Using my knitting spool for the first time. The little plastic needle that came with it is kind of useless, so I’m using a size 1 steel crochet hook instead. I’m making an icord to use as a drawstring for my yoga mat bag. It’s a good thing I don’t need a lot, because this is kind of tedious.
Making a giant French knitting contraption from leftover wood at the moment. It’s fairly wobbly but it works in principle which was the point of making it. It’s easiest to use by getting into the middle and walking around in a circle, not good for your back though. At least from this I can design a more solid version and measure what length of yarn I need to order to make the installation pieces.
Attack of the Clones | Behind the Seams | Padmé’s Wedding Dress (P-20)
George Lucas wanted Padmé’s wedding dress to be a simple but beautiful gown in an amazing fabric and it took Trisha Biggar quite a long time to fulfil his vision. She decided to give it a pre-Raphaelite feel and thought of lace as the main material but couldn’t find the right fabric until finally her buyer in Australia stumbled onto a century-old Italian lace bedspread from the Edwardian era in a thrift store. However, the cream-colored bed cover wasn’t big enough for the Lucas-authorized design, so the costume designer devised an option with shorter sleeves to fit the amount of material and master embroiders in Sydney made over 300 yards of French-knit braid to blend the vintage elements together with the modern handiwork.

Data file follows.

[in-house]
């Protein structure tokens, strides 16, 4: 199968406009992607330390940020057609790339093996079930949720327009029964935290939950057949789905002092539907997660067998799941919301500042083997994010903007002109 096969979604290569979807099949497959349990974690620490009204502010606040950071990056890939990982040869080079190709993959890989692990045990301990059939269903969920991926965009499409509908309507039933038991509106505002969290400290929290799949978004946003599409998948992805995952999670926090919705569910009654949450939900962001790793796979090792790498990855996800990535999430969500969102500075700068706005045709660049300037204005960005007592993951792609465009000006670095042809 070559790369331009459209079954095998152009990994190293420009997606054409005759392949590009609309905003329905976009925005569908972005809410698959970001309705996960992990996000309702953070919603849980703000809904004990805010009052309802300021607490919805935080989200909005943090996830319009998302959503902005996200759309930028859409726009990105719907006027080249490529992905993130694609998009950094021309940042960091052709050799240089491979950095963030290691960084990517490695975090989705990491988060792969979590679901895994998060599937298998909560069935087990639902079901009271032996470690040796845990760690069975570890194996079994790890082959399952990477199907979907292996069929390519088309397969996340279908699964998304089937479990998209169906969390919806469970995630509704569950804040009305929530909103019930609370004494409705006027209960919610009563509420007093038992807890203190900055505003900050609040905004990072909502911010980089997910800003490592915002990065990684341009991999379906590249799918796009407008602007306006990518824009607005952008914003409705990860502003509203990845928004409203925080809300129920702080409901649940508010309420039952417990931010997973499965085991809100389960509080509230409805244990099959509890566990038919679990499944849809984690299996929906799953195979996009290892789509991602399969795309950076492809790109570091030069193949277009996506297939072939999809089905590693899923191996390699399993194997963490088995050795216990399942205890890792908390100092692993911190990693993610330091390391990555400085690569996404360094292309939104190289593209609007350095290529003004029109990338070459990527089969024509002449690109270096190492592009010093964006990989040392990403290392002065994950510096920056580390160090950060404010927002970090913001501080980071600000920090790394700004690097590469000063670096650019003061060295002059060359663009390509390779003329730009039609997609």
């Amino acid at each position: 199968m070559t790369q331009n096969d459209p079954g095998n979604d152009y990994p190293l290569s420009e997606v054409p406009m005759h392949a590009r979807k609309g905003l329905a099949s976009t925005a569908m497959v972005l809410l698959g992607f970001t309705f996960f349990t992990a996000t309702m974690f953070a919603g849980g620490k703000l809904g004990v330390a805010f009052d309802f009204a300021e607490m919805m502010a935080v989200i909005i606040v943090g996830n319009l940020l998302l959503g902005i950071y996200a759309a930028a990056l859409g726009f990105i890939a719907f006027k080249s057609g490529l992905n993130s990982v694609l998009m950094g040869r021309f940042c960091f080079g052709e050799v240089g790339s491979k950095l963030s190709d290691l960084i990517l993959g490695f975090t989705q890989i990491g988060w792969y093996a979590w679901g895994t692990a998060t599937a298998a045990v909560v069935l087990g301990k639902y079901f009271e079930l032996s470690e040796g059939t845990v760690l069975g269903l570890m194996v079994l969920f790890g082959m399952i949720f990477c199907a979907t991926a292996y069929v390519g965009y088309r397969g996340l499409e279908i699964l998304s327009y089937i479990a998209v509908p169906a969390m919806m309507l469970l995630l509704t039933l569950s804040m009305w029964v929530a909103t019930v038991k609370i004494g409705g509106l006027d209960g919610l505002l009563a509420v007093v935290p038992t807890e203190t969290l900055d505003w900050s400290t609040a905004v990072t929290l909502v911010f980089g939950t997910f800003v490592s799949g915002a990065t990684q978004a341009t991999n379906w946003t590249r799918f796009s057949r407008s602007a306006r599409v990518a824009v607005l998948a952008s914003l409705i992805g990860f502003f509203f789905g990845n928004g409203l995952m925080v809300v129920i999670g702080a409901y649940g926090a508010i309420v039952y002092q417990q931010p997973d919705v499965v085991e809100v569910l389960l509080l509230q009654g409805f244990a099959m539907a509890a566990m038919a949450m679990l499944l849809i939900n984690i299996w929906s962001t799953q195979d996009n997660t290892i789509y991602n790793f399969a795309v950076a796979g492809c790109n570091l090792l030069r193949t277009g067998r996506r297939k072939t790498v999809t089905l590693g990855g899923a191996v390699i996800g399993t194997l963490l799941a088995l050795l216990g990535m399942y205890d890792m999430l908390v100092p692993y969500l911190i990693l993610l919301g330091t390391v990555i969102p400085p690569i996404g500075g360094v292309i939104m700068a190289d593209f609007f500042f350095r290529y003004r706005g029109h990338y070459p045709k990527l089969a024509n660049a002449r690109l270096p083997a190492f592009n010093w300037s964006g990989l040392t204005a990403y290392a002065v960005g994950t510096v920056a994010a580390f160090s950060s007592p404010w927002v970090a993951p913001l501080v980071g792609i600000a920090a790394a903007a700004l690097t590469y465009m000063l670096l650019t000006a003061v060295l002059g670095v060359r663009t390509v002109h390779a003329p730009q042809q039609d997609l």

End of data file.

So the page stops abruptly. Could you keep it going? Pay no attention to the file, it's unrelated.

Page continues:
The gown and head piece are studded with hundreds of vintage pearls and the veil itself is made from Maltese lace and includes Edwardian wax flowers and tiny beaded pearls.
Each pearl was actually hand sewn because the night before the wedding scene was to be filmed, Biggar decided the gown needed a little something “extra”. So she pulled an all-nighter and pearled Padmé’s wedding dress herself.
Later she noted that P-20 “was a gown with very simple lines, with an antique feel to it, but at the same time it was quite intricate, probably one of the most complicated dresses, and you couldn’t quite put your finger on what it was made of.”